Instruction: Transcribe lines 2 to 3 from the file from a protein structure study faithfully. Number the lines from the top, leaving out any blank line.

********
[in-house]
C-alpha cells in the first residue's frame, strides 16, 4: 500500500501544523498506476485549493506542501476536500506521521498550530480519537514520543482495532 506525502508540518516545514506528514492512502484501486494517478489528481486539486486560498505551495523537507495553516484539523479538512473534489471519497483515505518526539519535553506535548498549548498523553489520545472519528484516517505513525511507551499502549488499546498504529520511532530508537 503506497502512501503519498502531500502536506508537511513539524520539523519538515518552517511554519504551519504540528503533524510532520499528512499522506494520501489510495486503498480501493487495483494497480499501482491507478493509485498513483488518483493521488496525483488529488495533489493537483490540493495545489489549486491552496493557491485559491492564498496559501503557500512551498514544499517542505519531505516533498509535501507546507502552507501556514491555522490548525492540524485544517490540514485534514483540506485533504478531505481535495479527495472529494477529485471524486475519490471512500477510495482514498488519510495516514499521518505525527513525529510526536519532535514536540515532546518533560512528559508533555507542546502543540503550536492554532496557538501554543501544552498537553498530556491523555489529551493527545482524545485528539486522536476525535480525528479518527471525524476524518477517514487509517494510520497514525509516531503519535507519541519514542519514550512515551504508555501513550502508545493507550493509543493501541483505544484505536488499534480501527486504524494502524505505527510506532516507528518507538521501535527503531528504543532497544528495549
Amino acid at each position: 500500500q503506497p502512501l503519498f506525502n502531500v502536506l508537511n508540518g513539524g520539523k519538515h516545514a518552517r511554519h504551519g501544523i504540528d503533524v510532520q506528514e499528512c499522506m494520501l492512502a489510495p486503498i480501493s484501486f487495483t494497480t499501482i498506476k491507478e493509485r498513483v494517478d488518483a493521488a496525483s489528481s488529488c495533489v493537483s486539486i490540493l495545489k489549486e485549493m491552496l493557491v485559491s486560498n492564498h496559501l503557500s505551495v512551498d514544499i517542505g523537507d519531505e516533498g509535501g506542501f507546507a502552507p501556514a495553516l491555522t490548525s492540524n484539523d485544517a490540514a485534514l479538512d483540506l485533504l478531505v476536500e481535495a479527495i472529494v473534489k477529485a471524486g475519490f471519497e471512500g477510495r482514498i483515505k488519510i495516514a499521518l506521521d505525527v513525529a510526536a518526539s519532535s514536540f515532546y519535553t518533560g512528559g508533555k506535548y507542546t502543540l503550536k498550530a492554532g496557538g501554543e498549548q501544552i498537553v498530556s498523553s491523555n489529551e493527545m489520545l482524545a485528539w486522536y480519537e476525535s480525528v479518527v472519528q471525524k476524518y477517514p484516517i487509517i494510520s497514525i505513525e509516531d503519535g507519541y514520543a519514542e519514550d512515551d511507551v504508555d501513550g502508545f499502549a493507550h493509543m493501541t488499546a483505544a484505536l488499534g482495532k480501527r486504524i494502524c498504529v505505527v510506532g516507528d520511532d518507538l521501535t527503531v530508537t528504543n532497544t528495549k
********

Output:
C-alpha cells in the first residue's frame, strides 16, 4: 500500500501544523498506476485549493506542501476536500506521521498550530480519537514520543482495532 506525502508540518516545514506528514492512502484501486494517478489528481486539486486560498505551495523537507495553516484539523479538512473534489471519497483515505518526539519535553506535548498549548498523553489520545472519528484516517505513525511507551499502549488499546498504529520511532530508537 503506497502512501503519498502531500502536506508537511513539524520539523519538515518552517511554519504551519504540528503533524510532520499528512499522506494520501489510495486503498480501493487495483494497480499501482491507478493509485498513483488518483493521488496525483488529488495533489493537483490540493495545489489549486491552496493557491485559491492564498496559501503557500512551498514544499517542505519531505516533498509535501507546507502552507501556514491555522490548525492540524485544517490540514485534514483540506485533504478531505481535495479527495472529494477529485471524486475519490471512500477510495482514498488519510495516514499521518505525527513525529510526536519532535514536540515532546518533560512528559508533555507542546502543540503550536492554532496557538501554543501544552498537553498530556491523555489529551493527545482524545485528539486522536476525535480525528479518527471525524476524518477517514487509517494510520497514525509516531503519535507519541519514542519514550512515551504508555501513550502508545493507550493509543493501541483505544484505536488499534480501527486504524494502524505505527510506532516507528518507538521501535527503531528504543532497544528495549
Amino acid at each position: 500500500q503506497p502512501l503519498f506525502n502531500v502536506l508537511n508540518g513539524g520539523k519538515h516545514a518552517r511554519h504551519g501544523i504540528d503533524v510532520q506528514e499528512c499522506m494520501l492512502a489510495p486503498i480501493s484501486f487495483t494497480t499501482i498506476k491507478e493509485r498513483v494517478d488518483a493521488a496525483s489528481s488529488c495533489v493537483s486539486i490540493l495545489k489549486e485549493m491552496l493557491v485559491s486560498n492564498h496559501l503557500s505551495v512551498d514544499i517542505g523537507d519531505e516533498g509535501g506542501f507546507a502552507p501556514a495553516l491555522t490548525s492540524n484539523d485544517a490540514a485534514l479538512d483540506l485533504l478531505v476536500e481535495a479527495i472529494v473534489k477529485a471524486g475519490f471519497e471512500g477510495r482514498i483515505k488519510i495516514a499521518l506521521d505525527v513525529a510526536a518526539s519532535s514536540f515532546y519535553t518533560g512528559g508533555k506535548y507542546t502543540l503550536k498550530a492554532g496557538g501554543e498549548q501544552i498537553v498530556s498523553s491523555n489529551e493527545m489520545l482524545a485528539w486522536y480519537e476525535s480525528v479518527v472519528q471525524k476524518y477517514p484516517i487509517i494510520s497514525i505513525e509516531d503519535g507519541y514520543a519514542e519514550d512515551d511507551v504508555d501513550g502508545f499502549a493507550h493509543m493501541t488499546a483505544a484505536l488499534g482495532k480501527r486504524i494502524c498504529v505505527v510506532g516507528d520511532d518507538l521501535t527503531v530508537t528504543n532497544t528495549k